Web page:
Our newsroom heard that there will be more than 30 media outlets attending the Frank LaMere Native American Presidential Forum in Sioux City, Iowa, this upcoming Monday and Tuesday. Historic because it’s the largest (not the first) with nine presidential candidates.
During the daily news huddle, or budget meeting, last week, my editor said something along the lines of “We might have to do Indian 101 more than we’d like to here.”
He is right.
As much as many of us don’t like to admit, we don’t like educating mainstream. Sometimes I think it’s necessary because who else will teach them. We rely on them to educate themselves using the internet, and let’s face it the internet isn’t reliable either.
But when Native media educates mainstream media, especially at large events like this forum, It takes away from our jobs as journalists. Our job is to educate our communities -- Native communities.
I wanted to spare many of us Native journalists some education for mainstream media. So here are four things to keep in mind when reporting during this forum.
Number one: Sources
One Twitter user, who is Mvskoke and Black, pointed it out. She said “maybe” CNN should “bring actual Natives on to discuss Warren’s policy plans?”
“Instead of focusing on the policies y’all sat there and played breakfast club clips bc y’all know nothing about us beyond Warren’s heritage flop. #insidepolitics,” she wrote.
Talk to tribal citizens, tribal leaders, and Native youth when you talk about each candidates policies. There will be plenty of Native attendees in the theater, in the city, and they exist on social media.
While this forum does have a national lens, therefore this is about national politics and state politics. But it’s also about tribal politics. Tribal politics are about tribal nations with their own government systems.
Talk to the stakeholders. Native people. Ask us about the issues we know and live each day.
Talk to Native experts. That means not a non-Native who studies Native American studies or communities. An actual person.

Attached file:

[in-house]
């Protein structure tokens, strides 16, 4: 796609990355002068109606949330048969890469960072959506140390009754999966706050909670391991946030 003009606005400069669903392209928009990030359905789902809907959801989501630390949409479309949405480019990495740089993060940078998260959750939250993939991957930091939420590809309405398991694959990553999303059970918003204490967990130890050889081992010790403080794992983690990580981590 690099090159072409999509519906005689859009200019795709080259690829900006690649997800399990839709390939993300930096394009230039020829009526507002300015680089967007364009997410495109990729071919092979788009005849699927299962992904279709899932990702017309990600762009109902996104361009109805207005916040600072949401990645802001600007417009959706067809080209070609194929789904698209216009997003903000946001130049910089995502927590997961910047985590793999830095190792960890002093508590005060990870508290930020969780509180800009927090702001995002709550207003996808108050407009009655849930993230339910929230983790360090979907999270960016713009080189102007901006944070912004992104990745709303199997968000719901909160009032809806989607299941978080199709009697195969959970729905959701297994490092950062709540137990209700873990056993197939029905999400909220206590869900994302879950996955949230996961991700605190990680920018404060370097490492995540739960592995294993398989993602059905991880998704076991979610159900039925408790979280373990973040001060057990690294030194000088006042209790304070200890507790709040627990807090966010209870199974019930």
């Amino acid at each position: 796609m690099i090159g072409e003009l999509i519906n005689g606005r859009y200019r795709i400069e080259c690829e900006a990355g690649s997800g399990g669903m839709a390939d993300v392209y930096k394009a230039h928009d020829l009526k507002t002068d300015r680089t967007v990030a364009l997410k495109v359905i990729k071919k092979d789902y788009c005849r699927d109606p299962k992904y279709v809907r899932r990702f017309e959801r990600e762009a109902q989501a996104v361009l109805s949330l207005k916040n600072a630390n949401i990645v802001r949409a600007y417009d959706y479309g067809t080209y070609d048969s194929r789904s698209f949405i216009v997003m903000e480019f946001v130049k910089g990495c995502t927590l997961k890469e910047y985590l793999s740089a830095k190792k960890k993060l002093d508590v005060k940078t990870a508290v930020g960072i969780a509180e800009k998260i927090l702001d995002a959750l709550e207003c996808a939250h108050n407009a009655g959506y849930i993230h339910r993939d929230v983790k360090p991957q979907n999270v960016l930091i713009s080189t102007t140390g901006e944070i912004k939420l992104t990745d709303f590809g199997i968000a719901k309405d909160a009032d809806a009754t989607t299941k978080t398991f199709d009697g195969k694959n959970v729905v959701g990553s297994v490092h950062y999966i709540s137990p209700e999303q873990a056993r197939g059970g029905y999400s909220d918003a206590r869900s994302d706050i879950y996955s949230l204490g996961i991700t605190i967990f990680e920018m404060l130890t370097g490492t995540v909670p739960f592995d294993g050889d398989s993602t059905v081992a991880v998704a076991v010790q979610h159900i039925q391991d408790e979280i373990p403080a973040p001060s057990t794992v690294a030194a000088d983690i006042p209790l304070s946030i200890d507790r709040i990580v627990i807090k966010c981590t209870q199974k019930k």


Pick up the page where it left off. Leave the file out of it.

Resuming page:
Number two: Sovereignty.
Tribal nations are sovereign nations.
Native Americans are political entities. Not a race.
What is sovereignty? Don’t make the same mistake George W. Bush made when Indian Country Today Editor Mark Trahant asked that question.
Number three: Blood quantum
Ashoodi', do not ask someone their blood quantum if they are Native. If you want to do a story right, ask what tribal nation they come from. That is the tribal nation they are connected to and most likely enrolled in.
When you write your story, do not refer to blood quantum such as “part” or “half” of a tribe.
I like to say they are “citizens” rather than enrolled. Why?
During graduate school, I interviewed Oren Lyons, Faithkeeper of the Turtle Clan of the Onondaga Council of Chiefs.
I asked him what tribe he was a member of.
“You can be a member of the Boy Scouts, but not of a nation,” he said over the phone. “You are a citizen of a nation.”
That stuck with me. Whenever mainstream refers to non-Natives in immigration stories of patriotism-related stories, they say “U.S. citizen” or “citizen of America.”
Using “citizen” or “tribal citizen” acknowledges us as people, political entities, sovereign nations, and tribal sovereignty.
You can also use our Indian Country Today Style Guide for more questions about enrollment, if to use Native, Native American, Indigenous, the Washington team, and more.
Number four: Bingo or nah?
The Native American Journalism Association made this great bingo card for mainstream media to use. This is a bingo you don’t want to play.
The rules are to avoid a bingo. If you have mentions of mascots, poverty,
The organization also has many resources to refer to. You can also look up Native journalists and Native media organizations on Twitter
But please, again, don’t make us (or Navajos) say, “Yaadilah!” if you score a bingo on your stories or social media posts.